26 May 2010

Le Fleur de Lys too: Dunkirk, 26 May, 1940

Le Fleur de Lys too: Dunkirk, 26 May, 1940

It was on this day in 1940 that the British and French Army began to evcuate the mainland of Europe at Dunkirk. In all Operation Dynamo rescued 338,226 troops, however most of the BEF's equipment was lost, but the core of it's fighting forces were saved. They proved to be the nucleus of the Britains defenses, as well as the core of the Free French Army.

"The beach, black with men, illumined by the fires, seemed a perfect target." Arthur D. Divine, rescuer.

"It was the queerest, most nondescript flotilla that ever was, and it was manned by every kind of Englishman, never more than two men, often only one, to each small boat. There were bankers and dentists, taxi drivers and yachtsmen, longshoremen, boys, engineers, fishermen and civil servants. . .

It was dark before we were well clear of the English coast. It wasn't rough, but there was a little chop on, sufficient to make it very wet, and we soaked the Admiral to the skin. Soon, in the dark, the big boats began to overtake us. We were in a sort of dark traffic lane, full of strange ghosts and weird, unaccountable waves from the wash of the larger vessels. When destroyers went by, full tilt, the wash was a serious matter to us little fellows. We could only spin the wheel to try to head into the waves, hang on, and hope for the best.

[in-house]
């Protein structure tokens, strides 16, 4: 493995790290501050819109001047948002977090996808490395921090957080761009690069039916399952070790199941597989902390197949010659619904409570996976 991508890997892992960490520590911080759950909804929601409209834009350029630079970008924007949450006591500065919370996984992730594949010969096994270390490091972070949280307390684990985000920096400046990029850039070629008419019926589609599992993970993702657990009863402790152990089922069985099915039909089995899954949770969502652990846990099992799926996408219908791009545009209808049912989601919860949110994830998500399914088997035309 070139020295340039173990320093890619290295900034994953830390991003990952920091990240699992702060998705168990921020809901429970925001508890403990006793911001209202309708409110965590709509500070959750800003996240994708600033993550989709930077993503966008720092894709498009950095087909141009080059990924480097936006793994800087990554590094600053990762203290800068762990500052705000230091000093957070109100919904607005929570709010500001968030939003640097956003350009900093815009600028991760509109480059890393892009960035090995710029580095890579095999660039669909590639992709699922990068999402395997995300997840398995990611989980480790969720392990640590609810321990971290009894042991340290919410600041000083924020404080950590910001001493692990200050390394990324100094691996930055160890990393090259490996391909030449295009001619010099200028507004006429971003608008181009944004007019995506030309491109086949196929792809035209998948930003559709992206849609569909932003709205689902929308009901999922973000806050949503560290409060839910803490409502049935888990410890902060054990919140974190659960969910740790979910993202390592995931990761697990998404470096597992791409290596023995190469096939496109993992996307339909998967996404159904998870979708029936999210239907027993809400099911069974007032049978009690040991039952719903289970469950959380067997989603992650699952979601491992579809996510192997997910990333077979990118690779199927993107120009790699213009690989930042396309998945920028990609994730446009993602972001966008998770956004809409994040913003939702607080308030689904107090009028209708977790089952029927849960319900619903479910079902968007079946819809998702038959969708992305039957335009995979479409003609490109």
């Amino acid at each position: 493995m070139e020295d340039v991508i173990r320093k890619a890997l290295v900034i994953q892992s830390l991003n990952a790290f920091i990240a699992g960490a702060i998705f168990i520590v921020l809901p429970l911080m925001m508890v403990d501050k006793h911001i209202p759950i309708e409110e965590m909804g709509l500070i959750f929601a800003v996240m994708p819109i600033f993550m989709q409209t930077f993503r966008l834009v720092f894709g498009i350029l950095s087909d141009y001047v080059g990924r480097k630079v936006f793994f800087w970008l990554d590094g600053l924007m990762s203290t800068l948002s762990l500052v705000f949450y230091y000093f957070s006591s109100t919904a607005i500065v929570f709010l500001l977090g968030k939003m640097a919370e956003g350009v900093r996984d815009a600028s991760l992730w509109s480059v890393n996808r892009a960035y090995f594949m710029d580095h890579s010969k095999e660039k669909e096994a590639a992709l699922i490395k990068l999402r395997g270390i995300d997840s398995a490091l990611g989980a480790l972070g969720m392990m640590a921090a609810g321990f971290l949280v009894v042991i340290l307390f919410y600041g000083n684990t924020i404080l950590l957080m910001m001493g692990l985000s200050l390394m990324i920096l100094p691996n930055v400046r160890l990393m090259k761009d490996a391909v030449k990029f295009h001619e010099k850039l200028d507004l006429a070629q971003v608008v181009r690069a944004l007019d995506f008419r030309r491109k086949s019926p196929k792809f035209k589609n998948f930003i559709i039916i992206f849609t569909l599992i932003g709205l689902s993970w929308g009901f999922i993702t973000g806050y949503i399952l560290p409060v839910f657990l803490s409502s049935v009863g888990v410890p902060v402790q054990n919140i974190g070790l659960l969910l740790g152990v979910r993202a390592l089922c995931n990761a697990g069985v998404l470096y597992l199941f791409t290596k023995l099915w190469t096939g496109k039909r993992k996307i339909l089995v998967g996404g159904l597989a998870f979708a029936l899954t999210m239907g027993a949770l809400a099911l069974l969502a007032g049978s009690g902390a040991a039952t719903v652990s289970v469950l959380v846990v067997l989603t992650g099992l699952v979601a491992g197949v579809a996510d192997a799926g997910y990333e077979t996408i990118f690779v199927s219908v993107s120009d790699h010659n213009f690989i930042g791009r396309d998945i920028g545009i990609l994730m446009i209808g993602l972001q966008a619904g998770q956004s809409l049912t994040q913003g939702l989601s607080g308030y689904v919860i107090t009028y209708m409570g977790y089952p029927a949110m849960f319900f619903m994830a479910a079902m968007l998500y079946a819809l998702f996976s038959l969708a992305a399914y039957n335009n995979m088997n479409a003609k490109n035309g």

An interesting side story to Dunkirk began on 12 April 1912, just before midnight, when the White Star liner Titanic struck an iceberg and sank. The most senior officer to survive the tragedy was the Second Officer, Charles Herbert Lightoller, (Sub-Lieutenent RNR). During the First World War he was activated and after serving on several liners converted to wartime use, including the RMS Oceanic (a sister to Titanic) he commanded a torpedo boat and was decorated for engaging a German Zepplin. He eventually retired after the war and ran a boat yard with his wife. In May 1940 he probably listened and read with interest about the war with Germany. Lightoller had purchased his own private motor yacht, which his wife, Sylvia, named Sundowner, an Australian term meaning "wanderer". When the call came out for "little ships" to ferry troops from the beaches used "Sundowner" to help rescue soldiers during the Dunkirk evacuation making several trips to France and back. He has always been a personal hero to me. The boat (below) is preserved at Ramsgate Maritime Museum.
Stern stuff these British. "T'was a near run thing... "

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